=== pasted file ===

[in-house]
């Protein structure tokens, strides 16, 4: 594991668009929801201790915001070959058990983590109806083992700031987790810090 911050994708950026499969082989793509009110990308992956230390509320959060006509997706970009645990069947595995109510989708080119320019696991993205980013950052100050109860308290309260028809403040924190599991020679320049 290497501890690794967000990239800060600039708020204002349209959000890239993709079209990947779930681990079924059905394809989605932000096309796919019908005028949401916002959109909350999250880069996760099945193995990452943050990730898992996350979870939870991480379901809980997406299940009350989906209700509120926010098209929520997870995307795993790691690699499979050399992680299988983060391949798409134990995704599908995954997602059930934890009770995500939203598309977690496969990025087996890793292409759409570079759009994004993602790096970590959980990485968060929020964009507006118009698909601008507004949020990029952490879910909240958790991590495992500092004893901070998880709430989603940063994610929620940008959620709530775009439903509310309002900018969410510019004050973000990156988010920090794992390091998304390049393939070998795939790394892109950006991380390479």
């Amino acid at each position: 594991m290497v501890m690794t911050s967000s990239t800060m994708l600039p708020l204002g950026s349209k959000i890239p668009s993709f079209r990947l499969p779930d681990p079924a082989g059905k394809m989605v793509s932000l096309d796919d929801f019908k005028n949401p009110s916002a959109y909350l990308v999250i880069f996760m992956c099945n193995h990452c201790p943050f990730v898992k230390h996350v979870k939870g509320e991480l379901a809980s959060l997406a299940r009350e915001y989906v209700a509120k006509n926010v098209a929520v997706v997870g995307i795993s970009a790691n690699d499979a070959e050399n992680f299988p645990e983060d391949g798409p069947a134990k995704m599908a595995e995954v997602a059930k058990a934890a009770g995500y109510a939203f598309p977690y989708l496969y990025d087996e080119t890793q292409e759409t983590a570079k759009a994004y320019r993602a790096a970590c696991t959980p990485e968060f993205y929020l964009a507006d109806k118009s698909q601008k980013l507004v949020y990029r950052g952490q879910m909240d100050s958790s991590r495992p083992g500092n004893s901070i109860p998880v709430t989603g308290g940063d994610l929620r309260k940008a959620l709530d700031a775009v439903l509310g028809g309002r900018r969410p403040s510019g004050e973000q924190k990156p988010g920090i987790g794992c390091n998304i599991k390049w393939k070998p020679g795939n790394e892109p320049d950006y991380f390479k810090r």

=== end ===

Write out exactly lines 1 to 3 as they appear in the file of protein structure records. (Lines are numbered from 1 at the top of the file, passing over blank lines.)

[in-house]
């Protein structure tokens, strides 16, 4: 594991668009929801201790915001070959058990983590109806083992700031987790810090 911050994708950026499969082989793509009110990308992956230390509320959060006509997706970009645990069947595995109510989708080119320019696991993205980013950052100050109860308290309260028809403040924190599991020679320049 290497501890690794967000990239800060600039708020204002349209959000890239993709079209990947779930681990079924059905394809989605932000096309796919019908005028949401916002959109909350999250880069996760099945193995990452943050990730898992996350979870939870991480379901809980997406299940009350989906209700509120926010098209929520997870995307795993790691690699499979050399992680299988983060391949798409134990995704599908995954997602059930934890009770995500939203598309977690496969990025087996890793292409759409570079759009994004993602790096970590959980990485968060929020964009507006118009698909601008507004949020990029952490879910909240958790991590495992500092004893901070998880709430989603940063994610929620940008959620709530775009439903509310309002900018969410510019004050973000990156988010920090794992390091998304390049393939070998795939790394892109950006991380390479």
């Amino acid at each position: 594991m290497v501890m690794t911050s967000s990239t800060m994708l600039p708020l204002g950026s349209k959000i890239p668009s993709f079209r990947l499969p779930d681990p079924a082989g059905k394809m989605v793509s932000l096309d796919d929801f019908k005028n949401p009110s916002a959109y909350l990308v999250i880069f996760m992956c099945n193995h990452c201790p943050f990730v898992k230390h996350v979870k939870g509320e991480l379901a809980s959060l997406a299940r009350e915001y989906v209700a509120k006509n926010v098209a929520v997706v997870g995307i795993s970009a790691n690699d499979a070959e050399n992680f299988p645990e983060d391949g798409p069947a134990k995704m599908a595995e995954v997602a059930k058990a934890a009770g995500y109510a939203f598309p977690y989708l496969y990025d087996e080119t890793q292409e759409t983590a570079k759009a994004y320019r993602a790096a970590c696991t959980p990485e968060f993205y929020l964009a507006d109806k118009s698909q601008k980013l507004v949020y990029r950052g952490q879910m909240d100050s958790s991590r495992p083992g500092n004893s901070i109860p998880v709430t989603g308290g940063d994610l929620r309260k940008a959620l709530d700031a775009v439903l509310g028809g309002r900018r969410p403040s510019g004050e973000q924190k990156p988010g920090i987790g794992c390091n998304i599991k390049w393939k070998p020679g795939n790394e892109p320049d950006y991380f390479k810090r």